Want to Inspire Innovation at Work? Here Are 5 Ways
Savvy businesses are always looking for ways to inspire innovation at work. Good leaders know that success comes from unconventional thinking and visionary ideas. And creativity is not just for computer companies, artists or ad agencies. In accounting and finance jobs, novel approaches can streamline operations and improve the bottom line. What’s more, when employees feel that management listens to their ideas and implements their plans, morale improves and retention rates go up.
How can you inspire innovation at work in your team? Here are five ways.
- Revamp the corporate culture
In a recent Robert Half survey, more than a third (35 per cent) of interviewed CFOs said a lack of new ideas is the greatest hindrance to innovation in their organizations. This response ranked first — higher than dealing with bureaucracy (24 per cent) and being bogged down by daily tasks (20 per cent).
You can start to turn things around by holding regular brainstorming sessions to generate fresh ideas, but that’s only one part of the solution. You also have to act on those ideas while they’re hot and the team’s energy level is high. The shorter the lag time between proposal and action, the more your staff is encouraged to think big.
The third leg of inspiring creativity at work is to not punish failure. No plan works 100 percent of the time. When you dress down, demote or fire someone for a fizzled plan that management approved and implemented, you’re sending the message that employees are safer keeping their heads down, mouths closed and ideas to themselves.
- Emphasize collaboration
There’s more than just power in numbers; there is also innovation. That’s why crowdsourcing has taken off as one of the biggest trends of the year, if not the past decade, according to two separate reports from Accenture and Deloitte. And the wisdom of the crowd is not just for writing online encyclopedia entries or finding the best pizza parlors. It’s also starting to have an impact on governments and large corporations, according to the two consulting firms.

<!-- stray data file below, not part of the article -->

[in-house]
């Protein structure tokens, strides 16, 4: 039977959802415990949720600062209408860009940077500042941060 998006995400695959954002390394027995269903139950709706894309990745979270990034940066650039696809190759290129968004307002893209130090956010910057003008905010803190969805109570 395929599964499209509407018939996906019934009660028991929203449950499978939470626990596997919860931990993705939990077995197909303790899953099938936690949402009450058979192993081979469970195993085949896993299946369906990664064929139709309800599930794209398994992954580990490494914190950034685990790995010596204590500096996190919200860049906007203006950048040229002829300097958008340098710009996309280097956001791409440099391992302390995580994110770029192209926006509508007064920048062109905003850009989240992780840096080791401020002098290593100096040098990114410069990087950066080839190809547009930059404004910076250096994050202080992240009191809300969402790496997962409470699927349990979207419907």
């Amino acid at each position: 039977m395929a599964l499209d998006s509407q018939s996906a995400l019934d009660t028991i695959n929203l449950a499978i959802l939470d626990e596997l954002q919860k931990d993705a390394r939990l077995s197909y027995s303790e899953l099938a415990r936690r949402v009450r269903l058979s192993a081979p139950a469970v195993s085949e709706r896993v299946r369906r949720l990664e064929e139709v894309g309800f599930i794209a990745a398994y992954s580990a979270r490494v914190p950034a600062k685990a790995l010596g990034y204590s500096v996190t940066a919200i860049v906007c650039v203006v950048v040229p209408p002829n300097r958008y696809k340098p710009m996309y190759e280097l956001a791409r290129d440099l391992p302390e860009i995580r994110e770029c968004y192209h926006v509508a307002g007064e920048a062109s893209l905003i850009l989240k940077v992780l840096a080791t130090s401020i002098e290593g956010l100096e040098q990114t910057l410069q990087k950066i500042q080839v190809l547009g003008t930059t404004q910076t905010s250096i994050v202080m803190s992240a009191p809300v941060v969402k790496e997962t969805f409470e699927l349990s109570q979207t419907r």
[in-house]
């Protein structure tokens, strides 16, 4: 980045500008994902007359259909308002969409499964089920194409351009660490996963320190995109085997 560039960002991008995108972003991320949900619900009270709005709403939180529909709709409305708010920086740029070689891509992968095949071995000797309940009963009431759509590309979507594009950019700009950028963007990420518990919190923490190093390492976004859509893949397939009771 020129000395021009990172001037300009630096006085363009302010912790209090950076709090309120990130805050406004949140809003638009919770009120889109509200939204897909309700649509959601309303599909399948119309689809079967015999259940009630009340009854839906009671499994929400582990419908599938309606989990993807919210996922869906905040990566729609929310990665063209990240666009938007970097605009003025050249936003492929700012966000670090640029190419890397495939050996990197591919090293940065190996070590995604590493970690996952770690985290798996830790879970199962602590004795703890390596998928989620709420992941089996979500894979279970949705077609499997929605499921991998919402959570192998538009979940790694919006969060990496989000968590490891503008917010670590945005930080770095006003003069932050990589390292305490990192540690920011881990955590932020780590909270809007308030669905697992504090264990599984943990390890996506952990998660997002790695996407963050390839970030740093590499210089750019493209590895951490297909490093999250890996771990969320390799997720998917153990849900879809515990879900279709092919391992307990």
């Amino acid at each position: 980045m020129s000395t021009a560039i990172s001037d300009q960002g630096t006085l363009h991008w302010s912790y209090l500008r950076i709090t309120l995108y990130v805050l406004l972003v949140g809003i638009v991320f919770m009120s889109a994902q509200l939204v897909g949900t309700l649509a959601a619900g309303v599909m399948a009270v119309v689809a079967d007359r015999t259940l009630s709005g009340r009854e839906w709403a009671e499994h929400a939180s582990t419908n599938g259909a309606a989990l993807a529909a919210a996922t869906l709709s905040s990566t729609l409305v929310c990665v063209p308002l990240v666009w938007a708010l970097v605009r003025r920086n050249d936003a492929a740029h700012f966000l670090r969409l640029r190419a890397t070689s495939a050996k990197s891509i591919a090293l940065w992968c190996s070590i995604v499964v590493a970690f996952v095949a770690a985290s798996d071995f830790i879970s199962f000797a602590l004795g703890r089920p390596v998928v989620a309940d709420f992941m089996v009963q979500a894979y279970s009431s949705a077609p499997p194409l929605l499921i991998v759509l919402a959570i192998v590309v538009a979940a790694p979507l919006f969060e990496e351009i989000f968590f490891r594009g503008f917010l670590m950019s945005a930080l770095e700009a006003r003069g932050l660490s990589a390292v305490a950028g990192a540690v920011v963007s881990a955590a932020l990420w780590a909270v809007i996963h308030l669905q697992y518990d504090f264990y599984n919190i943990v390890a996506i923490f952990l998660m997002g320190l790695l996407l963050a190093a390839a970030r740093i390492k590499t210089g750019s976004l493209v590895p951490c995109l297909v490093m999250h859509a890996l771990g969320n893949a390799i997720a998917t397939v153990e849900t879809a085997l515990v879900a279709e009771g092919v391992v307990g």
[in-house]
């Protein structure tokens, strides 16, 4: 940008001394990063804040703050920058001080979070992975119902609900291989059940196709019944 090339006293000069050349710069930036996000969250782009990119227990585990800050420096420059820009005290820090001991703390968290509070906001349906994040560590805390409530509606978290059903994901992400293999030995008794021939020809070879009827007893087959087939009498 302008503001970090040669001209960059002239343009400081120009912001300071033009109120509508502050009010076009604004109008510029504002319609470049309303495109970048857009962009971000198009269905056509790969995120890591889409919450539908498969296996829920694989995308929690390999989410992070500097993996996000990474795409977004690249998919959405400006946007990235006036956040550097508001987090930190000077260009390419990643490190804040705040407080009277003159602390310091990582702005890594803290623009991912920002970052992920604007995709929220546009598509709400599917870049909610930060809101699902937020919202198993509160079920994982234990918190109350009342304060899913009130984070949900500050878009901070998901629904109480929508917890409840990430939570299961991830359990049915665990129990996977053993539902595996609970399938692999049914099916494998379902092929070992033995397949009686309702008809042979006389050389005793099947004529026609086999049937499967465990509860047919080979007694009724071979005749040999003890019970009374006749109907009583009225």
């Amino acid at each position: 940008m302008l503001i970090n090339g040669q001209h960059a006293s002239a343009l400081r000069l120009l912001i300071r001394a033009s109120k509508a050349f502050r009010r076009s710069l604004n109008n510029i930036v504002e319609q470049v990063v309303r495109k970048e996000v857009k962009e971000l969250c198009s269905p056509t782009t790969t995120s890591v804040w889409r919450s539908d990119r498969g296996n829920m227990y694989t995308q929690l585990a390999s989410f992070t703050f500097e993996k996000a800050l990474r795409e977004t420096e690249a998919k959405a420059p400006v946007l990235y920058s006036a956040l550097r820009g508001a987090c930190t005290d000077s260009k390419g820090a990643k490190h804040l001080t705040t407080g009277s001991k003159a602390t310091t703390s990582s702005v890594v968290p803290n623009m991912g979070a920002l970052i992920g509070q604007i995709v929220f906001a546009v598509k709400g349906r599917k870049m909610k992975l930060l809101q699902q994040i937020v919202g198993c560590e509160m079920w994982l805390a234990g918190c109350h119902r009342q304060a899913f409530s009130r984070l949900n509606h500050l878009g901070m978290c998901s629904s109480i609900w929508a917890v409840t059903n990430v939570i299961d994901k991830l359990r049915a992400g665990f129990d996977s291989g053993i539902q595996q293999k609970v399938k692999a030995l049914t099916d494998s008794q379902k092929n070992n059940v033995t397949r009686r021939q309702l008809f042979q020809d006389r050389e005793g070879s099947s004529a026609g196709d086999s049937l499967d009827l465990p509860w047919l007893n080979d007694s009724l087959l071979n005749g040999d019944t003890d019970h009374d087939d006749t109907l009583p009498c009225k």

Team brainstorming is certainly one way to crowdsource, but don’t stop there. Open it up to the entire company. Good ideas can come from any employee, and those who aren’t engaged in accounting can often see problems from a different perspective. To truly encourage innovation at work, make idea generation a collaborative process. Instead of dropping suggestions in a locked box, put up a large whiteboard or bulletin board in a public place, and encourage all staff to contribute ideas and build on the ideas of others.
- Remove yourself
No matter how you view yourself and your relationship with your team, you’re still the boss, and your direct reports may be hesitant to speak up around management. By taking a more peripheral position during brainstorming sessions, you may get more interesting and diverse suggestions. In practice, this may mean taking on the role of a facilitator, encourager or note taker rather than full participant.
- Be a role model
Regular time off does wonders for boosting productivity and creativity at work, so take the lead and model what a proper work-life balance looks like. Some suggestions:
- Leave the office at a decent hour, and don’t expect staff to stay late or work on weekends unless a big deadline looms.
- Don’t make a habit of sending or responding to late-night emails.
- Use your vacation days instead of rolling them over or losing them.
- Take weeklong holidays instead of just a series of three-day weekends, which may not be enough to recharge your mental batteries.
- Avoid red-tape rash
The same survey mentioned above found bureaucracy to be the second-greatest inhibitor of innovation at work. It’s dispiriting for any team to conceive and lovingly craft a brilliant idea, only to have upper management shoot it down. As their manager, you can help by identifying any potential land mines early on so you and your team can work around them. Also be your employees’ greatest advocate. If you believe in an idea, take it upon yourself to push it through and make it happen.Innovation at work is like a seed. With the right environment and proper nurturing, it can grow, thrive and give rise to more great ideas. Otherwise the seedling will soon wither and die. Be the gardener of creativity in your department.
This article is provided courtesy of Accountemps. Accountemps, a Robert Half company, is the world’s first and largest specialized staffing firm for temporary accounting, finance and bookkeeping professionals. The staffing firm has 345 locations worldwide. Follow Accountemps at twitter.com/RobertHalf_CAN or visit the Accountemps blog for workplace news